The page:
The Silver Lining in Negative Feedback

Have you recently been given some negative feedback and you’re not sure what to do? Maybe you’ve got an annual review coming up and want to be prepared? However much we’d like to avoid it, we’ll all find ourselves on the receiving end of negative feedback at some point. Well you’re in the right place! In this post we’ll look at negative feedback, how to handle it and why often it’s not actually so negative after all.

As a freelance copywriter I’ve received my fair share of negative feedback. Like most things in life, practice makes almost perfect and handling negative feedback is no exception. If I fixated on every time I was asked to rewrite something I’d never write a single word again.

Over the years I’ve learnt how to handle negative feedback and how to use it as a positive. Read on for some tips I’ve picked up along the way which might come in handy.

No-one wants an “emperor’s new clothes” situation

HappyMind Blog - Negative Feedback | The Emperor's New Clothes
Hans Christian Andersen (1837)

However painful negative feedback can feel, it’s a thousand times better than being surrounded by people relentlessly focussing on the positives, leading to the same mistakes being made over, and over.

A strong team is one which holds each other accountable and looks for opportunities to learn and improve. Part of a healthy working dynamic is having colleagues who aren’t afraid to ask whether there could be a better way to do something. Or even just say when something’s simply not good. Being surrounded by people who can give you honest feedback offers you the opportunity to keep developing and growing your skills. So, receiving negative feedback can actually be a good thing – it’s a positive sign you’re part of a strong team who trust each other and are helping your professional and personal growth.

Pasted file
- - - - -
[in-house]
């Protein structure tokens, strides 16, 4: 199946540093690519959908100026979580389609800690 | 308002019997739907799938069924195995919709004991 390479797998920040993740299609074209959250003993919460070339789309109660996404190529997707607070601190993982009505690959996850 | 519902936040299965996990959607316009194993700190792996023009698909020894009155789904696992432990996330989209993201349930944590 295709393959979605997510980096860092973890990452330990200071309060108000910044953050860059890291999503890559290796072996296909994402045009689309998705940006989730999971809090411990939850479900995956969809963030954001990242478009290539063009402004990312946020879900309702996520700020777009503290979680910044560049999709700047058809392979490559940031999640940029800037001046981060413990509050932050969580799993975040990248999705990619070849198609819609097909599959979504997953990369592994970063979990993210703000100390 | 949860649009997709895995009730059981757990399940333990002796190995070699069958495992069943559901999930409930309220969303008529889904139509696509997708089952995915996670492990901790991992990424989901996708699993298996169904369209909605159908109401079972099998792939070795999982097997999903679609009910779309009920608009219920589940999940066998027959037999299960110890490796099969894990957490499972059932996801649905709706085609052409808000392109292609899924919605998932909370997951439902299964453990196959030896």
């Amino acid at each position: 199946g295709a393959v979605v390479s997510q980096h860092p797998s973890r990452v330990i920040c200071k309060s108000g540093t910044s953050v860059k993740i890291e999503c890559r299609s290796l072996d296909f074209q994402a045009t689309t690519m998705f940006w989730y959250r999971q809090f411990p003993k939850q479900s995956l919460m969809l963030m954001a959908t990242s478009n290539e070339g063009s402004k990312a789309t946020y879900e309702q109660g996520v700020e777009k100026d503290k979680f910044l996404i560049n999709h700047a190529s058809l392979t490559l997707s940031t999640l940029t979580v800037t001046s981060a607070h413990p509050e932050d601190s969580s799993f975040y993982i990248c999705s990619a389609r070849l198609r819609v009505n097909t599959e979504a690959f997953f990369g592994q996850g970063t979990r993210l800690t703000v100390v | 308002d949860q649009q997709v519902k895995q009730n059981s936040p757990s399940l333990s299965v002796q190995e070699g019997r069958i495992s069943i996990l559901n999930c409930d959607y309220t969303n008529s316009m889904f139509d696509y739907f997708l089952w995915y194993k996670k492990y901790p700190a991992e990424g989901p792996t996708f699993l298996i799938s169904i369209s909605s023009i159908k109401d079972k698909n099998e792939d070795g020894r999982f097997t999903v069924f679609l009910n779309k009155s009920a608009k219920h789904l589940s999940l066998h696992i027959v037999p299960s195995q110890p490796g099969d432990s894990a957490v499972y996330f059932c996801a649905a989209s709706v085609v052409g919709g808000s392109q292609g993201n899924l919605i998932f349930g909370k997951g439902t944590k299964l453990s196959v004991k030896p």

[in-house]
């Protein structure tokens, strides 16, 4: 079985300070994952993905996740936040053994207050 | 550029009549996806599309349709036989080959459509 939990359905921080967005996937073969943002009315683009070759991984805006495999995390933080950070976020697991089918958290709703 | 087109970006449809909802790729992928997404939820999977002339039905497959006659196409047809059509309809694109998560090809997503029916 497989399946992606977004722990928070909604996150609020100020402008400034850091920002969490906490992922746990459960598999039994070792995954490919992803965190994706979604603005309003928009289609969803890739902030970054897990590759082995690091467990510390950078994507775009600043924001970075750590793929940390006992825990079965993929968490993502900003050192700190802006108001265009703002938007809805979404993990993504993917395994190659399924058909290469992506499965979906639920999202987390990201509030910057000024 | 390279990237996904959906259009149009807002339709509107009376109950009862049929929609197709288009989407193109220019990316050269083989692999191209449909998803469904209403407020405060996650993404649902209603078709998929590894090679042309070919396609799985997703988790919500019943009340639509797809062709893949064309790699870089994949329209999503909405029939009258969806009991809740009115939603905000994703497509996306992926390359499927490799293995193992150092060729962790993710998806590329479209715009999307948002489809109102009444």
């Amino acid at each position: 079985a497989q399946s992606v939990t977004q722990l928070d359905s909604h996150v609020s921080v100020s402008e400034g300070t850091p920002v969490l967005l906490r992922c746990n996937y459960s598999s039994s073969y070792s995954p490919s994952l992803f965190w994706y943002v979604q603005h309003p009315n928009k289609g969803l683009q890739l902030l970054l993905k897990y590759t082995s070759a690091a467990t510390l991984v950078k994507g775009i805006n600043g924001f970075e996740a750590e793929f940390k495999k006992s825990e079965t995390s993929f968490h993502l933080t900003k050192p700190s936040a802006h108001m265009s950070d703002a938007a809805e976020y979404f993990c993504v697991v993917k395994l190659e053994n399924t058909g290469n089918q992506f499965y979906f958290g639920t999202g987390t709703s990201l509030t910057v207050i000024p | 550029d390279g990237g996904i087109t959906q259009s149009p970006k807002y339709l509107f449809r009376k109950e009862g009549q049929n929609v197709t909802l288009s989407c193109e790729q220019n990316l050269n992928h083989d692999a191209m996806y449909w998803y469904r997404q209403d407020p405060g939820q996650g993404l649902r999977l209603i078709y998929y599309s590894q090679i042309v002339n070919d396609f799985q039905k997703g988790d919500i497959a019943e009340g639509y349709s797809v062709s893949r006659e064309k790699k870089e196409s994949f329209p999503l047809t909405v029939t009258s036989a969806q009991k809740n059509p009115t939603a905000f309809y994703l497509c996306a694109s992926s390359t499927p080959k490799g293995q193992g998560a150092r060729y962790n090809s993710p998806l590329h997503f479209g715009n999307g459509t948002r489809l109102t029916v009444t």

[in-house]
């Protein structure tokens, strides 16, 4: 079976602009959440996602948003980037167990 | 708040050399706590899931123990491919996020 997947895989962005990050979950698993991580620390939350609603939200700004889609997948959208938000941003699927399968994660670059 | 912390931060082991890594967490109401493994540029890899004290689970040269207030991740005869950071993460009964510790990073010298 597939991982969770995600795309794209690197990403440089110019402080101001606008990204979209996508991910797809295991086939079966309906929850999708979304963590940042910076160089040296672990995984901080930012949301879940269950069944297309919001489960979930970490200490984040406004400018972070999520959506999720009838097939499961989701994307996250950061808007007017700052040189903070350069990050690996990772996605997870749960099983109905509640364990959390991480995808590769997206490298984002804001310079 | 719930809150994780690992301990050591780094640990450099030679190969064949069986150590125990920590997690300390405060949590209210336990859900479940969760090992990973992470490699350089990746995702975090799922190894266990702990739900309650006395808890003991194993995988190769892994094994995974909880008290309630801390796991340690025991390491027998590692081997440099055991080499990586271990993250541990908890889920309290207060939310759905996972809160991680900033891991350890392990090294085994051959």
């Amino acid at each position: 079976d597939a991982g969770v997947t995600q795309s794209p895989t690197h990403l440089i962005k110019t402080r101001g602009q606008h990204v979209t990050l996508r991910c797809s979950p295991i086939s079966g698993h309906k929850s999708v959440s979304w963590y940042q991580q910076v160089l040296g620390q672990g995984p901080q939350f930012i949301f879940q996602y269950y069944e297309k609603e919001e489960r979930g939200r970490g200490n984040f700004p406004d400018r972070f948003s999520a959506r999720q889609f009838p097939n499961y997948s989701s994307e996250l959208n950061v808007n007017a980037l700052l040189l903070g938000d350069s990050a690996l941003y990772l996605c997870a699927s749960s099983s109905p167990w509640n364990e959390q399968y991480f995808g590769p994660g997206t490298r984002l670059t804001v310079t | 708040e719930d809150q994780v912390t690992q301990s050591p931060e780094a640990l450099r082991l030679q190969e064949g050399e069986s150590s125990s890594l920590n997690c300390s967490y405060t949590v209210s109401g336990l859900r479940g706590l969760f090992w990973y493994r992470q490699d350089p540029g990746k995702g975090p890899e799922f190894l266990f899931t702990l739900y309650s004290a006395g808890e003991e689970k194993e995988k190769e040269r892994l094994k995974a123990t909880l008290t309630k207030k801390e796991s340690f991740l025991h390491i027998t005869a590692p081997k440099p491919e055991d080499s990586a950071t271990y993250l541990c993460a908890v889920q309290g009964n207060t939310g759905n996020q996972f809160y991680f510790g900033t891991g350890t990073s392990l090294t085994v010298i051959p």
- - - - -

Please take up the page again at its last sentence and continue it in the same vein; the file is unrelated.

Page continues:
Forewarned is forearmed

Ok that sounds a little more aggressive than I intended. Receiving negative feedback doesn’t have to be a battle scenario – in fact it will be a lot easier if you can let your defences down and keep an open mind. Having said that, it can feel like a tough conversation, and it does help if you go into it feeling prepared. 

Chances are the meeting isn’t going to come out of the blue. So do a little bit of prep before you go in – have a think about how things went, and any elements that could’ve gone better. Be really honest with yourself here. 

Going in prepared with some areas you’ve already identified which didn’t go so well will make you come across more self-aware and professional. Plus, it helps if you can explain some of the not-so-great moments – often a bit of context can really help in explaining why something didn’t go to plan. It also helps if you can compile some learnings from the mistakes you’ve identified so you can outline how they’ll be avoided in the future, and steps you’ll take to ensure it goes better next time.

Take a moment